In the long run, it is assumed that capital and technology may partially or fully adjust to immigration. Given that immigration increases the returns to capital in the short run, investment is likely to occur in the long run. More investment in, for example, machines and equipment, increases the demand for labour to operate the equipment as it is a type of derived demand, the effect of this is to raise wages back towards their pre-immigration level.

We must also consider the undercutting argument. This argument is based on the assumption that immigrants are happy to deal with lower UK standards of living by working for a lower hourly wage than the going rate. However, the longer such workers stay, the less likely this is to occur as they assimilate more easily. It also assumes that they are prepared to work for lower pay because they send a high proportion back home in remittances where it is worth a lot. However, this depends on the state of the economies of their natives homes – if they are growing then remittance buys them less. Conventional economic theory can disprove the undercutting argument. Given that wages relate to productivity , there is no evidence to suggest that immigrants undercut the wages of domestic workers if their MRP is the same; this is particularly since 45% of migrants have a degree compared with only 17% of the indigenous workers and they work hard, averaging two hours a week more than UK-born workers. However, there are some situations where this argument is justifiable. In a non competitive labour market, one in which a firm has monopsony power, because the monopsonist's demand for labour is the market demand for labour it can set the going wage rate at a wage lower than domestic workers are willing to provide labour for, therefore it is possible for migrant workers to undercut indigenous workers. Another situation in which migrant workers are under-paid is when imperfect information occurs – immigrants may have poor information about the availability of other jobs therefore continue to work for a wage that undercuts domestic workers. However, when this argument holds true, the extent to which they are able to undercut domestic workers is limited by the level of national minimum wage (provided that it is enforced properly) as firms will not be able to offer different wages for the same job. It must also be noted that much of the time these migrants offer labour for low skilled, low paid jobs that can be arduous and which many indigenous people will not do.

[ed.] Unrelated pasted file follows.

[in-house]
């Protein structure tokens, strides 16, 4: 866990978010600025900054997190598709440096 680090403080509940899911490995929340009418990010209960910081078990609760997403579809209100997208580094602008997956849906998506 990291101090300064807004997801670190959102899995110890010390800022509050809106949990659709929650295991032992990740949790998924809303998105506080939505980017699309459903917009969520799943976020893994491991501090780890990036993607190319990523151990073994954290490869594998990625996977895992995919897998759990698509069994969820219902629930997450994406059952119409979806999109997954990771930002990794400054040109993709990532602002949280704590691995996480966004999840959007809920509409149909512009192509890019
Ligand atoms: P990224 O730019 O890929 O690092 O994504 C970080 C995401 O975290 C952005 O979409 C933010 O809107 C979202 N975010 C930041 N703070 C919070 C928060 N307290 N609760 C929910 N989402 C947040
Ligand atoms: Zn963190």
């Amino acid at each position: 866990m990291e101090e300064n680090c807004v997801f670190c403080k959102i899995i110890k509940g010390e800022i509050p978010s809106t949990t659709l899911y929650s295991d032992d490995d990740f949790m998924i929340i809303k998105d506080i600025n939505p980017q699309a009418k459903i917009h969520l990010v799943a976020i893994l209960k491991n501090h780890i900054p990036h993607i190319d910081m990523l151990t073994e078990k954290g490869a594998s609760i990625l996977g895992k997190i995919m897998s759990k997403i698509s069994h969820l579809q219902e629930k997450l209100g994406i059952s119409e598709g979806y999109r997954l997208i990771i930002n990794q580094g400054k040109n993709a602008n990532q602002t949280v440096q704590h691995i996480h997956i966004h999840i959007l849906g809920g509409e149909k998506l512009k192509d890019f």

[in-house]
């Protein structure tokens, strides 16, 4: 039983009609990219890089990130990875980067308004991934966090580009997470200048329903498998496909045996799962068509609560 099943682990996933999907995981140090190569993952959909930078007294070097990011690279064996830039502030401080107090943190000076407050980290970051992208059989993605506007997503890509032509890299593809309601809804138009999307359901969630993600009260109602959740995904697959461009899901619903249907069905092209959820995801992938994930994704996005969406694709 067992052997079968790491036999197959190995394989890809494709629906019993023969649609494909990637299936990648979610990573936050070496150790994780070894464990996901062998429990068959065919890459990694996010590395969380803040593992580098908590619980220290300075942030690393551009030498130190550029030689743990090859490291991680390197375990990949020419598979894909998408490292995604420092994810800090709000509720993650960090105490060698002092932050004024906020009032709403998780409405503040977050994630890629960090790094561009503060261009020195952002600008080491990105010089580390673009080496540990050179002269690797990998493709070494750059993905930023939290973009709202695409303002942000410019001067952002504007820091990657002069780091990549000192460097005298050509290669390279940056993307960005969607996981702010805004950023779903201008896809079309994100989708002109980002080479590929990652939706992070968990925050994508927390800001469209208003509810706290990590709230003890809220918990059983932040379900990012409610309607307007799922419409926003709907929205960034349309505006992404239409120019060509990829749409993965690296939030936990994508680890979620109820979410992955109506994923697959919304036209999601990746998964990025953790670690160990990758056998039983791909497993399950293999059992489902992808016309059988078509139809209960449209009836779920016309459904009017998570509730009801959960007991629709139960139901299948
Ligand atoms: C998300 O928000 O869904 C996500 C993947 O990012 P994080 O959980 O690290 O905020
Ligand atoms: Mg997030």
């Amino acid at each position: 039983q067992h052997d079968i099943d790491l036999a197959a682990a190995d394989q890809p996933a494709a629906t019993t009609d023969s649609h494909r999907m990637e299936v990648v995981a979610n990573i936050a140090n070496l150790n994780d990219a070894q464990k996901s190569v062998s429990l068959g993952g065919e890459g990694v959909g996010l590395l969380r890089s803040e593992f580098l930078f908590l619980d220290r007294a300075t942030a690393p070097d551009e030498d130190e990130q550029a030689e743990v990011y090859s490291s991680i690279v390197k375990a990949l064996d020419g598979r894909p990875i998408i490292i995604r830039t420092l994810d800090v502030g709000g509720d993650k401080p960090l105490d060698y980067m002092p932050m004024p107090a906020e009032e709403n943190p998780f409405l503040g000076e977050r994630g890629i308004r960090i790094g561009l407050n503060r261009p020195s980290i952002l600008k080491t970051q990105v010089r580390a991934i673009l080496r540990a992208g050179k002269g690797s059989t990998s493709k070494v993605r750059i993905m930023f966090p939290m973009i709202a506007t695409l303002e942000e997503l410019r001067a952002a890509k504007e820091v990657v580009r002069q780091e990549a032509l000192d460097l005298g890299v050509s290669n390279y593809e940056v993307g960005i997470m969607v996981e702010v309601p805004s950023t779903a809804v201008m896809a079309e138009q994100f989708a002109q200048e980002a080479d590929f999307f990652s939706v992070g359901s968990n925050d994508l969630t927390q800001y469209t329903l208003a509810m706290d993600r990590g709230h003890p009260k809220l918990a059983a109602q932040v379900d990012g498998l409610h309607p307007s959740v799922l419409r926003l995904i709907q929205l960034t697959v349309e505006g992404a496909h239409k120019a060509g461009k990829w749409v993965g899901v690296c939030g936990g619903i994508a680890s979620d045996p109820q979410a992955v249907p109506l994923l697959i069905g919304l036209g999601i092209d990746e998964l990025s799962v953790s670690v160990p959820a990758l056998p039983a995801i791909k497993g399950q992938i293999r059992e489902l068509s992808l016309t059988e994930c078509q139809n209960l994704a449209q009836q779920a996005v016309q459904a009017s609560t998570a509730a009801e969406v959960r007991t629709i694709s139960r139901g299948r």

Given that an increase in immigration shifts the supply of labour, an increase in employment is likely to occur – a positive effect for an economy. Indeed net immigration increases the level of competition for jobs leading to some of the existing workforce being displaced, however, this assumes that there are a fixed number of jobs within an economy, in reality this is not true. It is true, however, that labour markets may not adjust immediately, which would force a temporary labour market disequilibrium higher than long term predictions – giving the appearance of a major increase in unemployment. Such a phenomenon is exacerbated by the fact that migrants fill job vacancies in the UK where UK workers with the appropriate skill set are at a shortage at the prevailing wage level, this gives rise to a situation where unskilled UK workers are at a loss – in other words, after net immigration it is even harder for them to find employment, keeping them unemployed. An increase in the size of the UK population should lead to increased employment, given that there will be a higher amount of aggregate demand within the economy. However, if migrants demand preferences are for imports or capital intensive goods and services there could be a negative effect on employment, although the effect of this is likely to be negligible as immigrants represent only 8.3% of the UK population as of the last UK census in 2001. It is possible that if migrants preferences sway towards labour intensive goods then there may be a small positive effect on employment. There is also a risk of higher unemployment if the skills of migrants do not match the demands for growing industries in the economy – this will lead to an increased pressure on the welfare state.

There are many macro-economic effects of migration. Immigration in general will lower the natural rate of unemployment within an economy. It has also been suggested that immigration may reduce inflationary pressures by increasing potential supply more than demand: several reasons can explain this, locals may have cut consumption because of a greater fear of unemployment; because remittances by migrant workers mean that less of their earnings are spent in the UK; and because firms may substitute some labour for capital which would curb the rise of investment. Taken as a whole, a positive rate of migration can add to both short-term economic growth (via a rise in AD) and also a slightly faster trend rate of growth (which brings economic benefits in the long run). However, if the majority of immigrants do intend to return home in the near future, it is likely they will try to save a large fraction of their income. So recent inflows may have had only a muted impact on aggregate demand. This is particularly true of EU immigration because so much of it is temporary. It is less true of immigration from outside the EU.

There is simply no evidence to suggest that migration has any substantial negative impact on either wages or employment. Indeed, it is entirely possible that there is a small positive impact on either or both of these; or simply no impact at all. It is, however, worth noting that these effects are not uniformly distributed across the whole population and all sectors of the economy, as such, there may be more significant negative effects in some local areas and for some groups of workers, particularly in the short-term but these are likely to be wholly alleviated in the long run.